By Doug CONNOR
THE drama and mystery surrounding the development of the oceanfront courses on Sanderling Avenue, Hawks Nest continued this week, with the revelation that former world number one golfer Greg Norman could play a key role in the development.
A spokesperson for Core Leric (a partnership between Core Property Development Pty Ltd and Leric Group Pty Ltd), which owns the land on Sanderling Avenue, told News Of The Area: âCore Leric has entered into advanced negotiations with representatives of GNGCD (Greg Norman Golf Course Design), which is the golf course construction design and development arm of the Greg Norman business organization.
âThere are indications that the interests of the different parties involved are aligned.
âThis authority is confirmed in correspondence with GNGCD and their representatives, not yet released, but should be contracted in the short term.
“Further confirmations are expected to be released shortly.”
According to a press release provided to News Of The Area by Core Leric, parties involved believe that the Sanderling Avenue course has “enormous potential to transform the property into a world-class golf residence.”
Mr. Norman has designed more than 100 golf courses in 34 countries.
Core Leric’s statement states that parties are committed to working with all relevant stakeholders throughout the DA process to produce an outcome that is both âbeautiful and practicalâ.
They said the artist’s impression of the development shown on Four Corners was “misinformed.”
Core Leric and GNGCD said the development would not be visible from the beach.
Obeid Inc, the Four Corners program that showcased the planned development to a national audience, claimed links between the land development and corrupt former politician Eddie Obeid and his family.
In his statement to media, Core Leric said the Four Corners program wrongly linked land ownership and local councilor Len Roberts to the Obeid family, causing great suffering and heartache in the community.
MidCoast advisor Len Roberts said he didn’t know the developers’ end goal when he sold the land as CEO of the Karuah Local Aboriginal Land Council.
âAt no time did I know who the buyers were, other than what was written on the contract.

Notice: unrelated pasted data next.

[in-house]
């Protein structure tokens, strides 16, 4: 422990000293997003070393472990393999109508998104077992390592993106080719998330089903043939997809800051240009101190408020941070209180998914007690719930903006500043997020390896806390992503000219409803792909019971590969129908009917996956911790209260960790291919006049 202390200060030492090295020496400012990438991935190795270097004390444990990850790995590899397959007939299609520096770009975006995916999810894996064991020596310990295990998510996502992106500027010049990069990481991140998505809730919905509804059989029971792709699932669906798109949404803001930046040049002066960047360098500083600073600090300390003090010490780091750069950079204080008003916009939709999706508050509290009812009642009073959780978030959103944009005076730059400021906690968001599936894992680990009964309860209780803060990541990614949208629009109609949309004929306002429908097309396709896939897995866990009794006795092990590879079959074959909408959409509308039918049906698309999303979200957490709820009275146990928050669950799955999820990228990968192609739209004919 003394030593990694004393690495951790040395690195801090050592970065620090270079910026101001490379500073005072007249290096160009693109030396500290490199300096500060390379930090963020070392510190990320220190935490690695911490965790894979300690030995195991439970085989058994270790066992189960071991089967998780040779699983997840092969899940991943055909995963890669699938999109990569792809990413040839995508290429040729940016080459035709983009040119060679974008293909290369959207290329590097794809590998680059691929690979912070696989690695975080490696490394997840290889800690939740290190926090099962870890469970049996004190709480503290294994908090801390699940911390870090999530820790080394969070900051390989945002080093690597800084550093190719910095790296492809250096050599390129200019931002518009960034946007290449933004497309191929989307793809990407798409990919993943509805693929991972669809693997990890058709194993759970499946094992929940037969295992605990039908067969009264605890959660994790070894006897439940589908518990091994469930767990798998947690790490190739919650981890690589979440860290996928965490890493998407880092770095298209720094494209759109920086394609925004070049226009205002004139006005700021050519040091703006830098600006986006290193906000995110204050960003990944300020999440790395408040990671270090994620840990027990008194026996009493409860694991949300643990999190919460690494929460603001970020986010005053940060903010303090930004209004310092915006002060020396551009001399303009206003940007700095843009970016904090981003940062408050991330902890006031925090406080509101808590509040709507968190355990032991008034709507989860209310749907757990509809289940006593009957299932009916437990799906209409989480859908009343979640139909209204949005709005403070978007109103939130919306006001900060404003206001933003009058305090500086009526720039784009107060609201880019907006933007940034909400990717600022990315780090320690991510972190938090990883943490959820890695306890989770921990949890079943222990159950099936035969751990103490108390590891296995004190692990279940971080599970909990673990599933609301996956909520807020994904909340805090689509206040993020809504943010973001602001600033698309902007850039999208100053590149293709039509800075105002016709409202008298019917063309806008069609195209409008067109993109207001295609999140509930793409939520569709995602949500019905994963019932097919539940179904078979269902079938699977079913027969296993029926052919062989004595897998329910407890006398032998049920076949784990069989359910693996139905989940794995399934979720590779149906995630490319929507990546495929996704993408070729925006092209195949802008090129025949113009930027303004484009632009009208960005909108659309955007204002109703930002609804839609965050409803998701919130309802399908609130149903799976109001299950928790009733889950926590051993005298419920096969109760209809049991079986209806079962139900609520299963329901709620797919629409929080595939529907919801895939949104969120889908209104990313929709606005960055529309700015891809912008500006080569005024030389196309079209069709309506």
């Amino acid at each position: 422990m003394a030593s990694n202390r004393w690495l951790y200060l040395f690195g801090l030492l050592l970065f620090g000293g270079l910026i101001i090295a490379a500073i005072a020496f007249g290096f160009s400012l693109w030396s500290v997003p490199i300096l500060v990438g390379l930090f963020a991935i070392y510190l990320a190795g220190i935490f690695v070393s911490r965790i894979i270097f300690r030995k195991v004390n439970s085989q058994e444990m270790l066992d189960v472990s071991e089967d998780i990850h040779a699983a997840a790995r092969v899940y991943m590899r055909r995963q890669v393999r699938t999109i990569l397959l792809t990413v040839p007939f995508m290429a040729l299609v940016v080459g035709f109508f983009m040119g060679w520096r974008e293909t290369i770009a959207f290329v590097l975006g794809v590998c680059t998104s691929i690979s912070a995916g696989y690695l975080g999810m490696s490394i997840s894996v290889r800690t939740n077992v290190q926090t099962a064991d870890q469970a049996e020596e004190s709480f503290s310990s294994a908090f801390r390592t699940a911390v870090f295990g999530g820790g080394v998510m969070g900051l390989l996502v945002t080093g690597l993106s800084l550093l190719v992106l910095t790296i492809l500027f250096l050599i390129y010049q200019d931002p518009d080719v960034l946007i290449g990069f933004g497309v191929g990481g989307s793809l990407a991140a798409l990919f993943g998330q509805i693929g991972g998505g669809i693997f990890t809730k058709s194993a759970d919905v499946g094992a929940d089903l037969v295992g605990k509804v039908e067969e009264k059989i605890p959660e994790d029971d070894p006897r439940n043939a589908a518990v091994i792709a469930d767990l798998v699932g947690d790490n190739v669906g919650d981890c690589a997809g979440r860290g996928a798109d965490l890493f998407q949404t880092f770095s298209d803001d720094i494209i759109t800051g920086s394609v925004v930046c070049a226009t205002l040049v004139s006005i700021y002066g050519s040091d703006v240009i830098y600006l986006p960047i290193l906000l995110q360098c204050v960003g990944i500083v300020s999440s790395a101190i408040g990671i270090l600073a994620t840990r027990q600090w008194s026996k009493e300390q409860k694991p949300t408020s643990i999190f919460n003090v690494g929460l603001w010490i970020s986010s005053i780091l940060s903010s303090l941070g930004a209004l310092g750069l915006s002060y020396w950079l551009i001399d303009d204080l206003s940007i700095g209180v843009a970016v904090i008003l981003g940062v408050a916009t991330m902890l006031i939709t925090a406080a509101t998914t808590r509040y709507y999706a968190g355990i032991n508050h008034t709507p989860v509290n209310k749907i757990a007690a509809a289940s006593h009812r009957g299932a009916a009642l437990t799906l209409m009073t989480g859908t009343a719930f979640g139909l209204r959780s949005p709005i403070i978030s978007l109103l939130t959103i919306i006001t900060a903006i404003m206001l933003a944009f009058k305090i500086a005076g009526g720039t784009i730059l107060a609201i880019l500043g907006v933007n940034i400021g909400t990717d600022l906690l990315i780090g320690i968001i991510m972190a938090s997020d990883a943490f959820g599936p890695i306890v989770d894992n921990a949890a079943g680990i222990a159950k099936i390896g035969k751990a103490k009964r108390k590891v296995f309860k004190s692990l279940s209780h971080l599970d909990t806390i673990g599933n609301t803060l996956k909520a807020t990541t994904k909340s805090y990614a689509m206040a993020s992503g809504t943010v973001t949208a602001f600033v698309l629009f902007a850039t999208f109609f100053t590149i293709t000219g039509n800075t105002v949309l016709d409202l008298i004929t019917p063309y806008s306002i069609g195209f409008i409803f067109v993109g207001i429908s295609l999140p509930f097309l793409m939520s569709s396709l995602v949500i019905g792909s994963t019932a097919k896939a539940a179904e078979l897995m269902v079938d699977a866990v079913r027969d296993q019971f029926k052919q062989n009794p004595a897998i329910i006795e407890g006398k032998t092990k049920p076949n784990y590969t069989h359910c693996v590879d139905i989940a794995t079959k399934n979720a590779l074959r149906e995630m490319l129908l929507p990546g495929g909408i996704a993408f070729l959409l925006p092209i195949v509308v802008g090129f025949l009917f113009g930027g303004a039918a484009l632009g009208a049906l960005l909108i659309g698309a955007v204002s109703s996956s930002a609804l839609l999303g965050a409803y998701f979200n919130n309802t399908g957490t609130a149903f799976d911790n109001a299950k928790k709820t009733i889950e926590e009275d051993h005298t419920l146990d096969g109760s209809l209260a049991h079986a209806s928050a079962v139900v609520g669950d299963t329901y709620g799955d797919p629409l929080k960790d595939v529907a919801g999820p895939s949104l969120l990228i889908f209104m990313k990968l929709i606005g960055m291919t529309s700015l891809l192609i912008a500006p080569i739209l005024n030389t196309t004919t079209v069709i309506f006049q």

âThey were just names.
“The golf club board in 2016 told me that it was not in a financial position to buy the land and (asked) the Karuah land board would sell it to their joint venture partner which he accepted through an expression of interest process. “
The outrage over the planned development has been evident in local social media groups since the release of the Four Corners program, with locals fearing that the development could set a precedent for the city’s large-scale development.
Based on Mr Norman’s record of golf-related developments around the world, Mr Roberts believes any development undertaken by his company would be “appropriate” for the region.
“There is no DA before the Council, so I cannot comment on something that I have not seen,” Mr Roberts said.
âThe council set the height limit and it must be below the benchmark (Cnr Booner and Bennett St, Hawks Nest) on the beach and have the same average, not high zoning density.
âThe Golf Club parking lot and clubhouse have the same zoning,â he said.
âAll development proposals must be considered on merit and meet the strategic zoning requirements.
âWe already have a mid-density development at Hawks Nest.
âI led the charge to council to deny such a development very recently at Booner Street, Hawks Nest only to have it amended and approved by the Land and Environment Court.
âThe land at Hawks Nest is zoned low density residential, medium density residential and small commercial pockets.
âSome lands have appropriate environmental zoning. “
Having lived in the area for 30 years, Mr Roberts said change is inevitable, but must be managed well.